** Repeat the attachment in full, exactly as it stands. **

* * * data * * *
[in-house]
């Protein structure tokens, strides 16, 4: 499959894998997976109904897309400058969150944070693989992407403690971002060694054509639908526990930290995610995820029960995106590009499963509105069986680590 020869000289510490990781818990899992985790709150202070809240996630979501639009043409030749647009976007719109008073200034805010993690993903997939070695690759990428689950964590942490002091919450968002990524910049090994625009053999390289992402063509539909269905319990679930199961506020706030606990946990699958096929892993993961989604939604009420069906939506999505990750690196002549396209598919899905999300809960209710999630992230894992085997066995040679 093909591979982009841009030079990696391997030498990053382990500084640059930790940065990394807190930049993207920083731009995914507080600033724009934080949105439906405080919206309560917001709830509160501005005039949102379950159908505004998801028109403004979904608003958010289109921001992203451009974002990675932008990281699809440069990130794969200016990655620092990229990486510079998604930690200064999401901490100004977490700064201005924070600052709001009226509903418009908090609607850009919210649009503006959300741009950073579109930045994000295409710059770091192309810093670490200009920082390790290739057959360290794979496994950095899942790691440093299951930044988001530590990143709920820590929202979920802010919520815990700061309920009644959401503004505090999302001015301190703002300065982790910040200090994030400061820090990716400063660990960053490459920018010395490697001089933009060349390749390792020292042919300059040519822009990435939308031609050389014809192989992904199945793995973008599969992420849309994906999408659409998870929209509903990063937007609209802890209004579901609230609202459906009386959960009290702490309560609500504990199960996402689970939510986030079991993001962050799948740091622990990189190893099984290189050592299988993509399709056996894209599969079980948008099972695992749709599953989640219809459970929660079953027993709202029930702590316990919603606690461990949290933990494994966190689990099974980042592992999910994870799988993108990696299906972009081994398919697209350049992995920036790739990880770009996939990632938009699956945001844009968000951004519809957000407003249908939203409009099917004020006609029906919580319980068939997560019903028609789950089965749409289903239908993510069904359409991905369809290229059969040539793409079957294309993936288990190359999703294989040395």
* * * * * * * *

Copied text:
[in-house]
């Protein structure tokens, strides 16, 4: 499959894998997976109904897309400058969150944070693989992407403690971002060694054509639908526990930290995610995820029960995106590009499963509105069986680590 020869000289510490990781818990899992985790709150202070809240996630979501639009043409030749647009976007719109008073200034805010993690993903997939070695690759990428689950964590942490002091919450968002990524910049090994625009053999390289992402063509539909269905319990679930199961506020706030606990946990699958096929892993993961989604939604009420069906939506999505990750690196002549396209598919899905999300809960209710999630992230894992085997066995040679 093909591979982009841009030079990696391997030498990053382990500084640059930790940065990394807190930049993207920083731009995914507080600033724009934080949105439906405080919206309560917001709830509160501005005039949102379950159908505004998801028109403004979904608003958010289109921001992203451009974002990675932008990281699809440069990130794969200016990655620092990229990486510079998604930690200064999401901490100004977490700064201005924070600052709001009226509903418009908090609607850009919210649009503006959300741009950073579109930045994000295409710059770091192309810093670490200009920082390790290739057959360290794979496994950095899942790691440093299951930044988001530590990143709920820590929202979920802010919520815990700061309920009644959401503004505090999302001015301190703002300065982790910040200090994030400061820090990716400063660990960053490459920018010395490697001089933009060349390749390792020292042919300059040519822009990435939308031609050389014809192989992904199945793995973008599969992420849309994906999408659409998870929209509903990063937007609209802890209004579901609230609202459906009386959960009290702490309560609500504990199960996402689970939510986030079991993001962050799948740091622990990189190893099984290189050592299988993509399709056996894209599969079980948008099972695992749709599953989640219809459970929660079953027993709202029930702590316990919603606690461990949290933990494994966190689990099974980042592992999910994870799988993108990696299906972009081994398919697209350049992995920036790739990880770009996939990632938009699956945001844009968000951004519809957000407003249908939203409009099917004020006609029906919580319980068939997560019903028609789950089965749409289903239908993510069904359409991905369809290229059969040539793409079957294309993936288990190359999703294989040395």